The constrained choice model shows how policy decisions can have unintended effects on individual behavior. Thus, traits like health are not only an individual responsibility, but one that is also shared by decision-makers at each level of social policy, community actions, work and family. The researchers’ examples show that constrained choice related to health can result from:
- National-level social policies that focus on the needs of women and children over those of men
- Community decisions about neighborhoods that limit opportunities for walking and exercise
- Workplace actions that limit employees’ autonomy over their work and schedule
- Health research that overlooks the consequences of the growing complexity of balancing work and family.
For instance, the answer to a policy-related question like, “Why don’t all people stay in school so they will earn more money in the long-run?” is not, simply, that some people are irrational decision-makers. Rather, such an answer might be seen more clearly through a lens that analyzes the constraints on the choices of the decision-maker that are created by social/government policy, community and family factors.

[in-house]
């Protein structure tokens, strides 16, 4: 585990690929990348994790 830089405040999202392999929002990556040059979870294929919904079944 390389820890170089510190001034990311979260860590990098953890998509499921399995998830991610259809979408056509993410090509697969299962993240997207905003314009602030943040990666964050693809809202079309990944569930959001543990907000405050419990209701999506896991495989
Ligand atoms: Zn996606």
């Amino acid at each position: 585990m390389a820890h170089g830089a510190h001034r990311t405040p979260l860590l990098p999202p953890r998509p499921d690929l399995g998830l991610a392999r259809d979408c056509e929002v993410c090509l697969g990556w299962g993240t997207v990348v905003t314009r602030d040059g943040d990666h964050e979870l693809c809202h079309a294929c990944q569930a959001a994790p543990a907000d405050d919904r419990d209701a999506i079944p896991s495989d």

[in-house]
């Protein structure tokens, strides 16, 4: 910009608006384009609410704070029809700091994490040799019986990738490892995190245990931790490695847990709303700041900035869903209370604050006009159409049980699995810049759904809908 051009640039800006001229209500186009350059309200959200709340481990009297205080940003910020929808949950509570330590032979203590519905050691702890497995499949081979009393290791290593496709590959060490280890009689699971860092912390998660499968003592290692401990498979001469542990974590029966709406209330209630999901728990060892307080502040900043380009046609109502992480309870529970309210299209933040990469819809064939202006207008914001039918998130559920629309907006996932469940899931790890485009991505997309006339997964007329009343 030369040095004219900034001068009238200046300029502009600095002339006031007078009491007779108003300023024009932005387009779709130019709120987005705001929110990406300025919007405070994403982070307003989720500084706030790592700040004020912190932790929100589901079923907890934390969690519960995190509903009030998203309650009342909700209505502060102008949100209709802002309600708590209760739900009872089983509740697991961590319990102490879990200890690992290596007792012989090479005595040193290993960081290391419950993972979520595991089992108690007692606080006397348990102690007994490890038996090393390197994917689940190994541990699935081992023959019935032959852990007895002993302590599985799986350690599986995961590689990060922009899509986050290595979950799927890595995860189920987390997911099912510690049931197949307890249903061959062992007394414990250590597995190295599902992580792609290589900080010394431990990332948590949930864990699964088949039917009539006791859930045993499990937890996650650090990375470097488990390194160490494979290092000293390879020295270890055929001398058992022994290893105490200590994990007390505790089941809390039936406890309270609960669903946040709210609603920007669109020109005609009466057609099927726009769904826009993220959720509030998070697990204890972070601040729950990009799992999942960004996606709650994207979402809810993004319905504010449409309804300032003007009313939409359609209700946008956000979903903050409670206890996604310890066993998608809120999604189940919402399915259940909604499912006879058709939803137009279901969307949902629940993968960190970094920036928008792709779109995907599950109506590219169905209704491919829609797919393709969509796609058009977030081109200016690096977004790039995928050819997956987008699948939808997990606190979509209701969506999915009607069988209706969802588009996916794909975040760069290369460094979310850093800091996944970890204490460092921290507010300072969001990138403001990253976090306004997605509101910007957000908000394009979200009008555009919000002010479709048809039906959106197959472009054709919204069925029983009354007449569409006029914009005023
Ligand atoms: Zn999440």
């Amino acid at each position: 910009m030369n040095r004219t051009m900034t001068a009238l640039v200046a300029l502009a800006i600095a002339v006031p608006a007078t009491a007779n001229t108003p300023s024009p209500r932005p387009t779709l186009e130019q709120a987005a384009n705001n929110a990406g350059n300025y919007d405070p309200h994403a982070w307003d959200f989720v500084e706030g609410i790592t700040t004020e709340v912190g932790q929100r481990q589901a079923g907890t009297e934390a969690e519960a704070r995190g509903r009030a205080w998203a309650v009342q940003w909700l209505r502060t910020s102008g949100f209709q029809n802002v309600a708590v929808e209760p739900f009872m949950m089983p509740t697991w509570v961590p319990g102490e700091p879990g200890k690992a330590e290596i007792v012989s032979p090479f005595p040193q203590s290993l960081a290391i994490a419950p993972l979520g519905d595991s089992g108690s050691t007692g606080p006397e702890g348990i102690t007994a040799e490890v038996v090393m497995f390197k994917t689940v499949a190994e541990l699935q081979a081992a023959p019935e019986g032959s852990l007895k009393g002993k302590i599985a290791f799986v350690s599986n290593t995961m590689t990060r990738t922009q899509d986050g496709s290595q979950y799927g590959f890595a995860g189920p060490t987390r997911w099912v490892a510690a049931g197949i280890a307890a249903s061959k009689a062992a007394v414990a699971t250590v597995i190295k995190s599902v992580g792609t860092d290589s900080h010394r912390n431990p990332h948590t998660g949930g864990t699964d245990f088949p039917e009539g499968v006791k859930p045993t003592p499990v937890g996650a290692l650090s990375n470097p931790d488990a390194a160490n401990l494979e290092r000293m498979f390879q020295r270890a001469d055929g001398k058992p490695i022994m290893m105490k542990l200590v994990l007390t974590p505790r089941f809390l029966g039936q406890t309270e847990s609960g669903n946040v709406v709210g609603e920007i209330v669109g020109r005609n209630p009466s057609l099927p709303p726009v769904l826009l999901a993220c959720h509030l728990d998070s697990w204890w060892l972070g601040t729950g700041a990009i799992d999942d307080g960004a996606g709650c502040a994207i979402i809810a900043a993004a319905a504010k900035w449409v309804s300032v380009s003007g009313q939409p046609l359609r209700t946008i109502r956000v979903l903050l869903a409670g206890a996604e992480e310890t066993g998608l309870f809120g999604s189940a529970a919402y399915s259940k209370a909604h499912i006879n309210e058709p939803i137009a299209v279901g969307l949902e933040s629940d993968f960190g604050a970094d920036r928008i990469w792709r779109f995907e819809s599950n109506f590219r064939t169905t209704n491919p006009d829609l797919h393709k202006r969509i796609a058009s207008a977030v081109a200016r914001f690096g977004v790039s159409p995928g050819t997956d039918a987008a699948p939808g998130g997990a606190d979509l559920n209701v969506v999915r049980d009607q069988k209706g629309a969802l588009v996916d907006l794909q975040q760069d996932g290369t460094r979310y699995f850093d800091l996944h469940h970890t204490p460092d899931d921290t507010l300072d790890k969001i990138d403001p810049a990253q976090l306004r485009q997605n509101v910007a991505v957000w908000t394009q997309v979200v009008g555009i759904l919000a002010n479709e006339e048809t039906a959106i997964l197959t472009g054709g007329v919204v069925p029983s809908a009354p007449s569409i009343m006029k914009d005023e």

A constrained choice lens changes the way one searches for policy solutions. While the goal of policy reform would be the same (a healthy society, for example, or increased high school graduation rates), the route to creating policy interventions would have to include questioning whether other policies create unintended negative consequences or disincentives. Additionally, interventions would seek to increase opportunities for people to pursue the positive action in question, thus loosening the constraints on their choices and decision-making.
Individual responsibility’s importance cannot be underestimated, but models that reflect the complex forces that impact decision-making could yield new strategies for addressing social policy problems.